Sunday, August 22, 2010

Acupuncture, Placebo Works the Same on Knee Arthritis, says Study

A new study indicates that those who think that they received acupuncture for knee osteoarthritis (but didn’t) and those that actually did receive acupuncture showed identical symptom relief.
CHONGQING, CHINA - JANUARY 9: (CHINA OUT) Chinese man Wei Shengchu displays acupuncture needles in his forehead during a self-acupuncture performance on January 9, 2007 in Chongqing Municipality, China. Wei inserted 1,200 needles into his head skin during the show. According to local media, the sixty-year-old acupuncturist is a cosmetic doctor from Guangxi Zhuang Autonomous Region, who has the Guinness World Record for self-acupuncturing at 1,790 needles in his face. (Photo by China Photos/Getty Images)

The study, which will be published in the September issue of Arthritis Care and Research, is the latest in a number of studies that have documented the value of the “placebo effect” in managing pain and in healing varied illnesses and disease.

The placebo effect was originally tested, albeit unknowingly, by an army nurse during World War II. According to Wired:

“When the morphine supply ran low, the nurse assured a wounded soldier that he was getting a shot of potent painkiller, though her syringe contained only salt water. Amazingly, the bogus injection relieved the soldier’s agony and prevented the onset of shock.”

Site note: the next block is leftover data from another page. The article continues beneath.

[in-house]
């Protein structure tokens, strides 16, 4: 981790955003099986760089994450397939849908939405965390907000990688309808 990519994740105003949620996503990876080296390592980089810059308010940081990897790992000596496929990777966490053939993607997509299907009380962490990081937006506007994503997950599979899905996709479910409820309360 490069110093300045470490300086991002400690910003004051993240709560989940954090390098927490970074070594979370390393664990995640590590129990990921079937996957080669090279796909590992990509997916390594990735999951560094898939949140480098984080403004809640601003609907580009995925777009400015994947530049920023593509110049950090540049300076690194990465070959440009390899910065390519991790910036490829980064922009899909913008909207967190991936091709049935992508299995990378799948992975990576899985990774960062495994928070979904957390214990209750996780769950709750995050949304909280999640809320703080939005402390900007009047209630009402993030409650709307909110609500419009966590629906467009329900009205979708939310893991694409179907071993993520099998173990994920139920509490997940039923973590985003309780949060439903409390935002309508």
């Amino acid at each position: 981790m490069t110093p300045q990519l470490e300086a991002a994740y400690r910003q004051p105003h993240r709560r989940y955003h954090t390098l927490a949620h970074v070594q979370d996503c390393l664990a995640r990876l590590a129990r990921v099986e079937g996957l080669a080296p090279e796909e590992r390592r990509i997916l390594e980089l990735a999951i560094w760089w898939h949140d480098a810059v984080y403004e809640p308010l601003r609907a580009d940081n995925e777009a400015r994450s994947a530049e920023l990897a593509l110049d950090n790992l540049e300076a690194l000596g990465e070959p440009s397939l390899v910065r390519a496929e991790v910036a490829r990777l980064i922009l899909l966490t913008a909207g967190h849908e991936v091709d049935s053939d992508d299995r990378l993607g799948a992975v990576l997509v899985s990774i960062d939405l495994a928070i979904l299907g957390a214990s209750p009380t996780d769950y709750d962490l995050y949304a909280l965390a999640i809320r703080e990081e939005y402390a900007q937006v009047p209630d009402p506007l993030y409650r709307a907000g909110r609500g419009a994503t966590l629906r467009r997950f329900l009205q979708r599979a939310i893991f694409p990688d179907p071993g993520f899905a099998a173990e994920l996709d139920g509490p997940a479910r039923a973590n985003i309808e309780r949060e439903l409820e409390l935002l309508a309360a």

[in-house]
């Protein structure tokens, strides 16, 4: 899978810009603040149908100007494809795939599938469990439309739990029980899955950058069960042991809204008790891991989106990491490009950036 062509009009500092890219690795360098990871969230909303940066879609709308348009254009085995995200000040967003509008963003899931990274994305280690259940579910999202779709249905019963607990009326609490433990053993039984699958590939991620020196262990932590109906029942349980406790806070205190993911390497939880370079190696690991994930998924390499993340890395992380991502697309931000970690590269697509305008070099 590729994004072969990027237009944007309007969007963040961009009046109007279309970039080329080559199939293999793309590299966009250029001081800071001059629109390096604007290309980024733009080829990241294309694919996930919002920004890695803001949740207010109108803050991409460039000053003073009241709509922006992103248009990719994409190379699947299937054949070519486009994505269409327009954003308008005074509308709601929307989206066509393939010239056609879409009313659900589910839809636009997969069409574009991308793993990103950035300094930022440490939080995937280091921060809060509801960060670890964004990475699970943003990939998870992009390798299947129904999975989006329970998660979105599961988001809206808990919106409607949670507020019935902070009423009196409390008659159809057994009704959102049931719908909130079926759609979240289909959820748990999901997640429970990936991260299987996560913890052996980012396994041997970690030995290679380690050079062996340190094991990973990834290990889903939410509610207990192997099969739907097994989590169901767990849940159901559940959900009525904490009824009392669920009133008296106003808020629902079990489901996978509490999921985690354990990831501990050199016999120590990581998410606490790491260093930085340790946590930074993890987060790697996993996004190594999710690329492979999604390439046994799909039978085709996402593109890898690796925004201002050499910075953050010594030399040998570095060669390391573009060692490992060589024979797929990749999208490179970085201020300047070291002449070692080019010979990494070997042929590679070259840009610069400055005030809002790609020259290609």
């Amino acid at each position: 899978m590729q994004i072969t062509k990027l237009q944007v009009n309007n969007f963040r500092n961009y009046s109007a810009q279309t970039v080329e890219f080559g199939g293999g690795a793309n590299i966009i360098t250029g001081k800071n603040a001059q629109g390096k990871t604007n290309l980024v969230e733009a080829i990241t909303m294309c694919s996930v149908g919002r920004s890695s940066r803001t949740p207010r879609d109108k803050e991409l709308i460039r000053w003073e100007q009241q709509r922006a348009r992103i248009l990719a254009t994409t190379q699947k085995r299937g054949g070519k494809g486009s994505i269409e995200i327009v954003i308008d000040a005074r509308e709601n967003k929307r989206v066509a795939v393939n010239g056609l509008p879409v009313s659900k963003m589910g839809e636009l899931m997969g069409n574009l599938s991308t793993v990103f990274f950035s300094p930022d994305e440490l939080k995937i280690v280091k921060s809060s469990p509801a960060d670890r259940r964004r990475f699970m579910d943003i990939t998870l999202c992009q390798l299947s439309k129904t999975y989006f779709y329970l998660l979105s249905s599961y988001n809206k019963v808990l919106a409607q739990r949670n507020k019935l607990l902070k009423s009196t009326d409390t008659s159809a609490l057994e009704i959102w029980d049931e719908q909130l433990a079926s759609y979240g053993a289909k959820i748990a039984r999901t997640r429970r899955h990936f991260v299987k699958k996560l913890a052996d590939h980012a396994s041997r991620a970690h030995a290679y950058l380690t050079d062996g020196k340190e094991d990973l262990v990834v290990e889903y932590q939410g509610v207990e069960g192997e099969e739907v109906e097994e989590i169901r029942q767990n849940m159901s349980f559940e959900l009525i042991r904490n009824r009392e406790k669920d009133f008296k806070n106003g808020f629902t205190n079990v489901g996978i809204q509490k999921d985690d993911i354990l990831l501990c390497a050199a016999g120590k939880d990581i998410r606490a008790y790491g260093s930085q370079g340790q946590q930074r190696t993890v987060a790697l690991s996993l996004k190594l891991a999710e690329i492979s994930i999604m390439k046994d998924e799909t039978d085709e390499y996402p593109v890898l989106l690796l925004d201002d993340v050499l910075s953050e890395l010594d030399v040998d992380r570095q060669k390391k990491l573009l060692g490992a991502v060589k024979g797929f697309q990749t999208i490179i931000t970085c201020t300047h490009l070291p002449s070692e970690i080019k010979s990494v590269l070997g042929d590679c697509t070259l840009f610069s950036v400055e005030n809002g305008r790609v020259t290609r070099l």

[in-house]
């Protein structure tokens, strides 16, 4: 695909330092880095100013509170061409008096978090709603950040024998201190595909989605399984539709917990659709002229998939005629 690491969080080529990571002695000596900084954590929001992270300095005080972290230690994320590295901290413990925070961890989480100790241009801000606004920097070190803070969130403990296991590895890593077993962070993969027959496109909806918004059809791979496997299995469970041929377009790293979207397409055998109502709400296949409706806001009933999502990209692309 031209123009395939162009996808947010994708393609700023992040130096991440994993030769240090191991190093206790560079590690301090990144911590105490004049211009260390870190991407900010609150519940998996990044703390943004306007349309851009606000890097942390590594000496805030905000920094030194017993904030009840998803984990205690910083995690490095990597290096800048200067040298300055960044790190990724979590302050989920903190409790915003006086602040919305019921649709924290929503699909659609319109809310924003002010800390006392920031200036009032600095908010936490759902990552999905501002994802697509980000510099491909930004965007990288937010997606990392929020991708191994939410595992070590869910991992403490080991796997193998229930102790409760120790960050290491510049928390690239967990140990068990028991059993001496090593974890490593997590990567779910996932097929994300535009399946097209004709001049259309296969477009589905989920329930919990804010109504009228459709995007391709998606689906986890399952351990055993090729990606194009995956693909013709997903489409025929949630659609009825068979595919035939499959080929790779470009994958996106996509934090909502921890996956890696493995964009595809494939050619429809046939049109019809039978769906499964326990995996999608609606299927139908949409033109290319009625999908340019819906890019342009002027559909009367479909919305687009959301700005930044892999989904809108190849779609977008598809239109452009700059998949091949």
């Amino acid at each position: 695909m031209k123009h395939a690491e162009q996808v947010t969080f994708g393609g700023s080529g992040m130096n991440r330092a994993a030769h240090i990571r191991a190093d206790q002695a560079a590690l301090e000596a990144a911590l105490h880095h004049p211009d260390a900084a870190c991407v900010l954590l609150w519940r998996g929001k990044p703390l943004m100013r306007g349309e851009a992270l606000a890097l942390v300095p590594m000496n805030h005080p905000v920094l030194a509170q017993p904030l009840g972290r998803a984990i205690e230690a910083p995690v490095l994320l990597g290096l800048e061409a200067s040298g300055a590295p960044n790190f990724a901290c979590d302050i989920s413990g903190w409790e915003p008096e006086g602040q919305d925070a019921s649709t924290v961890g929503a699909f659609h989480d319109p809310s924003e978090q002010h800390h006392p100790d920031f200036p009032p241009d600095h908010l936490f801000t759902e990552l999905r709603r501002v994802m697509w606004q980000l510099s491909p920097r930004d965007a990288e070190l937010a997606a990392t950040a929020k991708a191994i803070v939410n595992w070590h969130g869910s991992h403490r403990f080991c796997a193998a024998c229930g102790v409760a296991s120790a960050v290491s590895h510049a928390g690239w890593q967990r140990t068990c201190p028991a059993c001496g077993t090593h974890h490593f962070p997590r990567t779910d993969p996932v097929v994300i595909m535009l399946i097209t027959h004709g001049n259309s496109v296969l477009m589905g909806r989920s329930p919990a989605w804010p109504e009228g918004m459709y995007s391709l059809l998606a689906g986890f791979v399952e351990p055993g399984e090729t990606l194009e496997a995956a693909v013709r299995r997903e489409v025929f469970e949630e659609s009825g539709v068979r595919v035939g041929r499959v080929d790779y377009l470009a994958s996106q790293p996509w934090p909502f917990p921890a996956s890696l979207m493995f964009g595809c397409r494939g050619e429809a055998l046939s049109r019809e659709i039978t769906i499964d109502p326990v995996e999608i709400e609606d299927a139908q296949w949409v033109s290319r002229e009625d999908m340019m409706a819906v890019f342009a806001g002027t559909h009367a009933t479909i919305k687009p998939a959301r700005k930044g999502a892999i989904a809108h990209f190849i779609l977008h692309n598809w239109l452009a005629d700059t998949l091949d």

This was the first reported case of the power of the mind—the power of belief –to heal the body. But there would be more. Today, all pharmaceutical drugs are tested against the placebo effect to see how effective a medication, minus belief, actually is.

There’s only one problem with this “scientific” test…you cannot really separate one’s belief from one’s activity—any activity. Time and again, the placebo effect has shown that those who believe that a medication is healing them or relieving their symptoms actually experience such an effect.

This most recent study that shows acupuncture and placebo having the same positive results on those who suffer from knee osteoarthritis is just more evidence in what we already now. But it goes a step farther.

According to WebMD, “The goal of the study was to evaluate the effects of the treatments and the impact of interactions between the health care provider and the patient. Acupuncturists were trained to interact with patients using one of two communication styles. One style, called ‘high expectation’ had the health care provider telling patients he or she has ‘had a lot of success treating knee pain’ therefore increasing a patient’s expectation. The second style, called ‘neutral,’ had providers telling patients the treatments ‘may or may not work for you.’”

And which approach do you think worked better in reducing the patient’s pain? That’s right…there was a “small but significant effect on pain and satisfaction with treatment” when the acupuncturist communicated a positive expectation to the patient.

In my opinion, the acupuncturists’ positive attitude added just a bit more “oomph” to the placebo effect. The provider’s positive attitude helped the patient to believe in the treatment which, in turn, caused their healing. In a healing or, really, any other endeavor, it all boils down to what you believe.

Speaking of which…what do you believe about the power of belief to put you over (or under) in life?

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